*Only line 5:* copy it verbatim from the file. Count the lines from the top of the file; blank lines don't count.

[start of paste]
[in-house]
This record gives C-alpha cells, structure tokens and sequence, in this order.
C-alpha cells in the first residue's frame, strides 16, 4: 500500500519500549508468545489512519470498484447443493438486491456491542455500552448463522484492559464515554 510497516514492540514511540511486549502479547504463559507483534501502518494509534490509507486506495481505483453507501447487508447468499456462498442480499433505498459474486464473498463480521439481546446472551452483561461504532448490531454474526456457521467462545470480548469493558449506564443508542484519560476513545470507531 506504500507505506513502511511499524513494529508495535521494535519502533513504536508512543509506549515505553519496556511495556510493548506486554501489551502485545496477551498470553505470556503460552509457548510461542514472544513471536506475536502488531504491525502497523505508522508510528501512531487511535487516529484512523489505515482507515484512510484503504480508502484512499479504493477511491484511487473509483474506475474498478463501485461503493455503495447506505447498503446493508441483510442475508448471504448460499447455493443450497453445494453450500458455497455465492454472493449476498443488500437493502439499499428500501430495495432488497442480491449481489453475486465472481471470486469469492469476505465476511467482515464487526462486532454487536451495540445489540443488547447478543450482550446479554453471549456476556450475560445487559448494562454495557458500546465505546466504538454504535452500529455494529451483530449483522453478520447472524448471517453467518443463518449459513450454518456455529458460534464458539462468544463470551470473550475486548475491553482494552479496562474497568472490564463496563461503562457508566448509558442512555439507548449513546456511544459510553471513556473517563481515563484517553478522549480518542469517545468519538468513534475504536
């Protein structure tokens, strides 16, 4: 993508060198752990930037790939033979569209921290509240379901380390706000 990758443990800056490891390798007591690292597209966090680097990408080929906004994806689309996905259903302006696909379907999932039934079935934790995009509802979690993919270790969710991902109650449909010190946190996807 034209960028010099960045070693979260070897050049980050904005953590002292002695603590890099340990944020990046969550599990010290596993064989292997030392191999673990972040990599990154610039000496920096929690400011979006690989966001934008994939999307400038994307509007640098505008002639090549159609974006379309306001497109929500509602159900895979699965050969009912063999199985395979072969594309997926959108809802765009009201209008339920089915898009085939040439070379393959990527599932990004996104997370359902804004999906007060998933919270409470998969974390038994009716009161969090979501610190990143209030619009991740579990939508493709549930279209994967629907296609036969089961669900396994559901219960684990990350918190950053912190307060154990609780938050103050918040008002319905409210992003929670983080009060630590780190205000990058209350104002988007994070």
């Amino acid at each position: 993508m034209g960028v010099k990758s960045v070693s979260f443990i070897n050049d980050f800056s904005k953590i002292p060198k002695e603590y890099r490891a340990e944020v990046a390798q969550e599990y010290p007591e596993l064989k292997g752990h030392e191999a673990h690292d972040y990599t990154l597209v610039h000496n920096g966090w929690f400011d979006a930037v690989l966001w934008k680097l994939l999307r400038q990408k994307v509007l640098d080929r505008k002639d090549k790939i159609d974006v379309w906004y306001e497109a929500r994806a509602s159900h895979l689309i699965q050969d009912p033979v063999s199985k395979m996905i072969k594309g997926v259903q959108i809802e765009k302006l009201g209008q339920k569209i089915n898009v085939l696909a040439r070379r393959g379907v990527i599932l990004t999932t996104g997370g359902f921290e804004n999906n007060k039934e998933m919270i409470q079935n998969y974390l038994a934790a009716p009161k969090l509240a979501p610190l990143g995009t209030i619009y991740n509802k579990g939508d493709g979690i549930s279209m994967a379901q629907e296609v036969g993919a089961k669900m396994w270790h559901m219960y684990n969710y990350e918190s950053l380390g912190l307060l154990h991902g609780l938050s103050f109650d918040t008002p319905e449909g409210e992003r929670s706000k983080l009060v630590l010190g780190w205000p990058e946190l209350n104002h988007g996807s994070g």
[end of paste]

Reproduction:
């Amino acid at each position: 993508m034209g960028v010099k990758s960045v070693s979260f443990i070897n050049d980050f800056s904005k953590i002292p060198k002695e603590y890099r490891a340990e944020v990046a390798q969550e599990y010290p007591e596993l064989k292997g752990h030392e191999a673990h690292d972040y990599t990154l597209v610039h000496n920096g966090w929690f400011d979006a930037v690989l966001w934008k680097l994939l999307r400038q990408k994307v509007l640098d080929r505008k002639d090549k790939i159609d974006v379309w906004y306001e497109a929500r994806a509602s159900h895979l689309i699965q050969d009912p033979v063999s199985k395979m996905i072969k594309g997926v259903q959108i809802e765009k302006l009201g209008q339920k569209i089915n898009v085939l696909a040439r070379r393959g379907v990527i599932l990004t999932t996104g997370g359902f921290e804004n999906n007060k039934e998933m919270i409470q079935n998969y974390l038994a934790a009716p009161k969090l509240a979501p610190l990143g995009t209030i619009y991740n509802k579990g939508d493709g979690i549930s279209m994967a379901q629907e296609v036969g993919a089961k669900m396994w270790h559901m219960y684990n969710y990350e918190s950053l380390g912190l307060l154990h991902g609780l938050s103050f109650d918040t008002p319905e449909g409210e992003r929670s706000k983080l009060v630590l010190g780190w205000p990058e946190l209350n104002h988007g996807s994070g």